DESPITE controversy over his track record on human rights, the late Hok Lundy will be mourned by students in his native Svay Rieng province, who say they worry his death will spell the end for many ambitious educational projects in their area.
"We saw him as our second father because of all the help he gave to us students in Svay Rieng," 24-year-old Penh Sethea, a fourth-year marketing student in the Royal University of Svay Rieng, said of the former National Police chief, who was killed November 9 in a helicopter crash while flying to his home province in bad weather.
"Svay Rieng never had a university before. He understood the difficulty facing students here, so he built the university in 2005," she said.
Another fourth-year student there, Bun Tola, expected the loss of its main patron would "create major problems for the future of the university".
Hok Lundy was the driving force behind starting the Royal University of Svay Rieng, using personal finances to foot the US$2 million bill for its construction and provide free tuition and learning materials for the nearly 800 students composing its first cohort, according to its vice dean, Loek Virak.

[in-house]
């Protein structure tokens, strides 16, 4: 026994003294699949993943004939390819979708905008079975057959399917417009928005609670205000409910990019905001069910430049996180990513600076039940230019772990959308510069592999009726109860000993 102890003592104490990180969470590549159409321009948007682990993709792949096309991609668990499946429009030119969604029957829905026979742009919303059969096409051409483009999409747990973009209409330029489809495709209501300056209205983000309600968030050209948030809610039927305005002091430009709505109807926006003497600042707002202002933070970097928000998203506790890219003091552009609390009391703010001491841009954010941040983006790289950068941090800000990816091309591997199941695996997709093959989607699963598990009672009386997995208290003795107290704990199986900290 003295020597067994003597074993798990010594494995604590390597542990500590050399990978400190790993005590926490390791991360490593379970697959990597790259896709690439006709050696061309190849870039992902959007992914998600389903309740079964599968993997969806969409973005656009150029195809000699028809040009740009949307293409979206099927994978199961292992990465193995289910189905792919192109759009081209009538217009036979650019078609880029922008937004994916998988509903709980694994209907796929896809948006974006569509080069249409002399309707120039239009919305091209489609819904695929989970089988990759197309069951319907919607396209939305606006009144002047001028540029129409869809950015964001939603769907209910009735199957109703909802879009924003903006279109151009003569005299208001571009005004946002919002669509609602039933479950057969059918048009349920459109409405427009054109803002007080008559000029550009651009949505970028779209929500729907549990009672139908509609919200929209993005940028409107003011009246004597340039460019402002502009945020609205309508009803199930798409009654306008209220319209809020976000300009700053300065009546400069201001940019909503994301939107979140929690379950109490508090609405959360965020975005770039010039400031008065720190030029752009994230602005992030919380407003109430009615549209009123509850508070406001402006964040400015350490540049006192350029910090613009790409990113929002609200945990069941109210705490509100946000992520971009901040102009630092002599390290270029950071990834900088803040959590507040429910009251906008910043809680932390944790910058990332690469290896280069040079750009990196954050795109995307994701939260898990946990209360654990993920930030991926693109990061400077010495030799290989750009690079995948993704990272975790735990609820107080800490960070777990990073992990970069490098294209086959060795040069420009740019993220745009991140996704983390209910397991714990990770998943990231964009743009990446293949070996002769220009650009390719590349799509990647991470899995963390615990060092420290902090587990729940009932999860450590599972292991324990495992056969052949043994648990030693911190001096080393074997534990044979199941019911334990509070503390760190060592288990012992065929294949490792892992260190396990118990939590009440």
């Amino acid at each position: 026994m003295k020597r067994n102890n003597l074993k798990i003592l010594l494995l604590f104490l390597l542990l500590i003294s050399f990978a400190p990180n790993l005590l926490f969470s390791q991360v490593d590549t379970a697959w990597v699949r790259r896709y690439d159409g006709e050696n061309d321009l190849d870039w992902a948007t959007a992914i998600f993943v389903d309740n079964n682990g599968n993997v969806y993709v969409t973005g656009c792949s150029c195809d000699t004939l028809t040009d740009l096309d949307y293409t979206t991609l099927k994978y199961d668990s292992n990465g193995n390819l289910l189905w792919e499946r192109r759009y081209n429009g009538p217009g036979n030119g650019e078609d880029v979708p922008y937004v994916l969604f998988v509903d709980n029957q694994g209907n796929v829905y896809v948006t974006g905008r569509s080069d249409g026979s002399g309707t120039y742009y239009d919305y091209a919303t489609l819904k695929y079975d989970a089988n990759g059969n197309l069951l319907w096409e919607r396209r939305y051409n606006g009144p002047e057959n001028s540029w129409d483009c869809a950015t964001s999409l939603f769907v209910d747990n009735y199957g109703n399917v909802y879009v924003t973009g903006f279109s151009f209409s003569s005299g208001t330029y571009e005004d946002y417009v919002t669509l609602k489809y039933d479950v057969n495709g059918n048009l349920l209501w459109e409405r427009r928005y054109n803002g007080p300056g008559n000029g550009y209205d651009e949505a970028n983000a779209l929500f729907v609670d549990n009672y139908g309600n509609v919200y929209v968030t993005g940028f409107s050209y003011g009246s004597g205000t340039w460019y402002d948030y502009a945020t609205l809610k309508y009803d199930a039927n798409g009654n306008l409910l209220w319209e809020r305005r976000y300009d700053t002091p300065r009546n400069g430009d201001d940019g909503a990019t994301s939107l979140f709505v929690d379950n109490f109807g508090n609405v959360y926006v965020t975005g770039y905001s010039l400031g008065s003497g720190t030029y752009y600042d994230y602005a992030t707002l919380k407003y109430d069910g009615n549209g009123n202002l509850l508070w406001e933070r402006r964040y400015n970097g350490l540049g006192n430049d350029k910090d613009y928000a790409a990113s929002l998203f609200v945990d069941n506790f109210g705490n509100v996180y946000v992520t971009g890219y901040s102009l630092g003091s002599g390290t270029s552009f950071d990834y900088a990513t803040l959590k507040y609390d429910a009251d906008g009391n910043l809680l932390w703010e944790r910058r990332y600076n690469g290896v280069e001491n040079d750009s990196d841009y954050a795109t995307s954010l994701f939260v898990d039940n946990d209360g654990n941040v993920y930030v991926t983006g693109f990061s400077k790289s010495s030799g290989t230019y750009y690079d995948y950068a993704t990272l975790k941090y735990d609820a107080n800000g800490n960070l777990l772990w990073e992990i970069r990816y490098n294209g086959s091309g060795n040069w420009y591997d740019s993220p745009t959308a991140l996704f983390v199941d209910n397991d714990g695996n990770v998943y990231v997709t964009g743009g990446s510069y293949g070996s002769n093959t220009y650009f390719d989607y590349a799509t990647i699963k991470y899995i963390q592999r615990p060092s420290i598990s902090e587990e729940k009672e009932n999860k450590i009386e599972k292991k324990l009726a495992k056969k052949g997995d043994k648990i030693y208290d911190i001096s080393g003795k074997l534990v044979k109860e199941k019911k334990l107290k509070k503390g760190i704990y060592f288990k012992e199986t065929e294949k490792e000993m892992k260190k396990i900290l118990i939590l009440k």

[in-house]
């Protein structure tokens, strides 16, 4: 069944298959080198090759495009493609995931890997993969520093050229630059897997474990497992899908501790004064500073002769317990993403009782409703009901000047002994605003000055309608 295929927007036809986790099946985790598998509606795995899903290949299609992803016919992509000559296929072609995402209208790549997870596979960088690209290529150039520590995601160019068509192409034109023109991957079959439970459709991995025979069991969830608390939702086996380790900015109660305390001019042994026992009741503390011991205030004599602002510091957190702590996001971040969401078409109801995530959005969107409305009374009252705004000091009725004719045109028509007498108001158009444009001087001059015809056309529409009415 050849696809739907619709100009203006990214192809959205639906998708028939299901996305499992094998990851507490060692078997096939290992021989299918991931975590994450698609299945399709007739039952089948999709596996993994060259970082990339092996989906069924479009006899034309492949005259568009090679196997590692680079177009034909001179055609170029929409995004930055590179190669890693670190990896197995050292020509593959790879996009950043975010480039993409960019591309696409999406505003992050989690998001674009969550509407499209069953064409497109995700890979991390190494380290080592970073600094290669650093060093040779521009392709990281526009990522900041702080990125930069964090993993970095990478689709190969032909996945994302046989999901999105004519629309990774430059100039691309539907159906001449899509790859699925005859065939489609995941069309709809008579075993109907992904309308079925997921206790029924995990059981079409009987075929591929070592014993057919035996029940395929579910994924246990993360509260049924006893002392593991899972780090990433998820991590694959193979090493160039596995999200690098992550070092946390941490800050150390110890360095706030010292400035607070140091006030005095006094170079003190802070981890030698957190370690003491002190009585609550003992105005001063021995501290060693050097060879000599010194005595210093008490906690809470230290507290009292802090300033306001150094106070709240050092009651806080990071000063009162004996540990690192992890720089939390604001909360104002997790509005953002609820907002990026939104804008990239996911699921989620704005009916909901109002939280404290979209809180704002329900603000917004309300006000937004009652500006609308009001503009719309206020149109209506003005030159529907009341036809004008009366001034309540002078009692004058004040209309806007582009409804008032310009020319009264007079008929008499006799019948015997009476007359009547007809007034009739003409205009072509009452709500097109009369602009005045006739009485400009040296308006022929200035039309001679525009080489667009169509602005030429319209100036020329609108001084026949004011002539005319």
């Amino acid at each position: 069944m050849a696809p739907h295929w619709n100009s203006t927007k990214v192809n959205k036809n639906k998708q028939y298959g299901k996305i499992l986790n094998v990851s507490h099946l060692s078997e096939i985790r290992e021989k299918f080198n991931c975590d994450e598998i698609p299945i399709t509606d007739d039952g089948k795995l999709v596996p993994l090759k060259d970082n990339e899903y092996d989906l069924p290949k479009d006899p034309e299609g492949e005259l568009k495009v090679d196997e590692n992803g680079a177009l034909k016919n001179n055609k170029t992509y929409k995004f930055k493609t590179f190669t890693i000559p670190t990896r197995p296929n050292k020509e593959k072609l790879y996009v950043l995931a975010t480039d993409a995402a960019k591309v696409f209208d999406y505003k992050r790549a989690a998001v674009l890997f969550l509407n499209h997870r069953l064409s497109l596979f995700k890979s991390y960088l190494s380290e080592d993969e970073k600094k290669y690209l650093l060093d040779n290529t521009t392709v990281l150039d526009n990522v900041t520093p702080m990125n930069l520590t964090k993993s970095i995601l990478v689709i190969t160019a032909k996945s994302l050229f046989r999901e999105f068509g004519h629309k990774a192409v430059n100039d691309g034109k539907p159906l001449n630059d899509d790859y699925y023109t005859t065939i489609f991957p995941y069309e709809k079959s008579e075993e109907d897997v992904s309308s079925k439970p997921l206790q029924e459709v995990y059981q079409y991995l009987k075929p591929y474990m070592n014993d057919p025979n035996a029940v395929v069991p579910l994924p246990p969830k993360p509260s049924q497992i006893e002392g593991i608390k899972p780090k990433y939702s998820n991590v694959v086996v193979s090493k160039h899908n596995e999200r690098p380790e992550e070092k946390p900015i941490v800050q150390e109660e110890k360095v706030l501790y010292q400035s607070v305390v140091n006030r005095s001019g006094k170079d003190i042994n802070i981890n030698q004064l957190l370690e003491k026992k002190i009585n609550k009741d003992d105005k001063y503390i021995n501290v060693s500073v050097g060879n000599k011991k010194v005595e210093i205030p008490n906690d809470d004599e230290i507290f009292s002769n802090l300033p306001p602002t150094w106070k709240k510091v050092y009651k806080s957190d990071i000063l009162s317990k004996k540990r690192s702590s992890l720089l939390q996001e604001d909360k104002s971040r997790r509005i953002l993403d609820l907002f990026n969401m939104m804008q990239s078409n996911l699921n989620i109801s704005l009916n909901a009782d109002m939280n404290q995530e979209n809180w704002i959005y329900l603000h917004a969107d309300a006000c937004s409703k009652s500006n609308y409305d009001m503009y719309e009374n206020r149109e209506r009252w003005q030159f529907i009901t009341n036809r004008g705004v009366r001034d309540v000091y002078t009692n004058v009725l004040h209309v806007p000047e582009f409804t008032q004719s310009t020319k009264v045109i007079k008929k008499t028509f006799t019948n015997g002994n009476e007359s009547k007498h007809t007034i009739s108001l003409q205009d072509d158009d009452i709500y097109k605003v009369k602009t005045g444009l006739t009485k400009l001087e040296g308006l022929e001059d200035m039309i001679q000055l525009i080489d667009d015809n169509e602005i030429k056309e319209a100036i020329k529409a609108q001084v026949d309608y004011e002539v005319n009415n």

He said Hok Lundy's death could drain the school's finances and postpone plans for its expansion.
The concern was shared by Hab Channara, dean of the university's faculty of business, who praised Hok Lundy's vision to allow the province's youth to pursue higher education while remaining close to home.
"He was just about to sign on for his plan to have more classrooms built, but now, with his death, there will be problems with the school's development," Hab Channara said.
While opposition lawmakers and human rights groups point to a litany of unsolved political murders and alleged links to crime rings that they say cast a dark shadow on the late strongman's tenure, Svay Rieng provincial Governor Chieng Om called him nothing less than a "hero" for his patronage of local education.